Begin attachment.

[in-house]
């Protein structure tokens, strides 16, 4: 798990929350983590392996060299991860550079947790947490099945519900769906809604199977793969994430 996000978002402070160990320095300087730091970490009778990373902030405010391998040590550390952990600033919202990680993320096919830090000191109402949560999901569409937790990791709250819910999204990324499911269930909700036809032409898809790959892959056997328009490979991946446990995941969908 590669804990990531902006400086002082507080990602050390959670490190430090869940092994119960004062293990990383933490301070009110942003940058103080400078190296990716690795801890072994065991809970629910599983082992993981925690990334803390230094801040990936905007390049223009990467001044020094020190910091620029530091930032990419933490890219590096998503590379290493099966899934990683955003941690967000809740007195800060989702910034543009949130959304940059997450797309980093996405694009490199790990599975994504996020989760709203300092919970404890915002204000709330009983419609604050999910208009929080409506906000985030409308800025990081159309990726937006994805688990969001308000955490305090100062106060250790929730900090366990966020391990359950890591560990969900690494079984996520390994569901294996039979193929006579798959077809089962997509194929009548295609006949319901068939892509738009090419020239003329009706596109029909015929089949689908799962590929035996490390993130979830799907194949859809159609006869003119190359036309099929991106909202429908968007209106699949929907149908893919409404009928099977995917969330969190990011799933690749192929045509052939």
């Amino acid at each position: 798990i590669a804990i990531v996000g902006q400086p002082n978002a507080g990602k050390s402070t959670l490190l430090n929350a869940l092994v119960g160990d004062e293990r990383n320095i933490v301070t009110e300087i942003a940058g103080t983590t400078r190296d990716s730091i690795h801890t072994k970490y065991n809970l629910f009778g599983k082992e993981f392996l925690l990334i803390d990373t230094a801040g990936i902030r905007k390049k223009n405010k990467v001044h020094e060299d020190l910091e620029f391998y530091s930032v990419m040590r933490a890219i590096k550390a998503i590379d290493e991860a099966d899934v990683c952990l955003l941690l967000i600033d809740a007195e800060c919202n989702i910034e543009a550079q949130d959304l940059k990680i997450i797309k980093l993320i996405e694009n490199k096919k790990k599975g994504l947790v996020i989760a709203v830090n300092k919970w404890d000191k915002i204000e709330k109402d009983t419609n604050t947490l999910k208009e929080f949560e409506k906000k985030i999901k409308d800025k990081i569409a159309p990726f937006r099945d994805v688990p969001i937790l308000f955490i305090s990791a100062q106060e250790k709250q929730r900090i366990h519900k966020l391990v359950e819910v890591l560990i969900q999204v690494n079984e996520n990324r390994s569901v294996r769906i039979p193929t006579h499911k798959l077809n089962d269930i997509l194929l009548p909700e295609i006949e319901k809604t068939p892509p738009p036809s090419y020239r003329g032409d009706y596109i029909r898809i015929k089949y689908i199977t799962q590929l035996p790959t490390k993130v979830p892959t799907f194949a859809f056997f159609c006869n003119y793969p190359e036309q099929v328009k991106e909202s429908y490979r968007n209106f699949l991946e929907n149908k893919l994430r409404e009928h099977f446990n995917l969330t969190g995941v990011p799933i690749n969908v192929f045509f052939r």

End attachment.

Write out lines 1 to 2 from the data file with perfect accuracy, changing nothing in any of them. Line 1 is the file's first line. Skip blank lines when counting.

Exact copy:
[in-house]
């Protein structure tokens, strides 16, 4: 798990929350983590392996060299991860550079947790947490099945519900769906809604199977793969994430 996000978002402070160990320095300087730091970490009778990373902030405010391998040590550390952990600033919202990680993320096919830090000191109402949560999901569409937790990791709250819910999204990324499911269930909700036809032409898809790959892959056997328009490979991946446990995941969908 590669804990990531902006400086002082507080990602050390959670490190430090869940092994119960004062293990990383933490301070009110942003940058103080400078190296990716690795801890072994065991809970629910599983082992993981925690990334803390230094801040990936905007390049223009990467001044020094020190910091620029530091930032990419933490890219590096998503590379290493099966899934990683955003941690967000809740007195800060989702910034543009949130959304940059997450797309980093996405694009490199790990599975994504996020989760709203300092919970404890915002204000709330009983419609604050999910208009929080409506906000985030409308800025990081159309990726937006994805688990969001308000955490305090100062106060250790929730900090366990966020391990359950890591560990969900690494079984996520390994569901294996039979193929006579798959077809089962997509194929009548295609006949319901068939892509738009090419020239003329009706596109029909015929089949689908799962590929035996490390993130979830799907194949859809159609006869003119190359036309099929991106909202429908968007209106699949929907149908893919409404009928099977995917969330969190990011799933690749192929045509052939």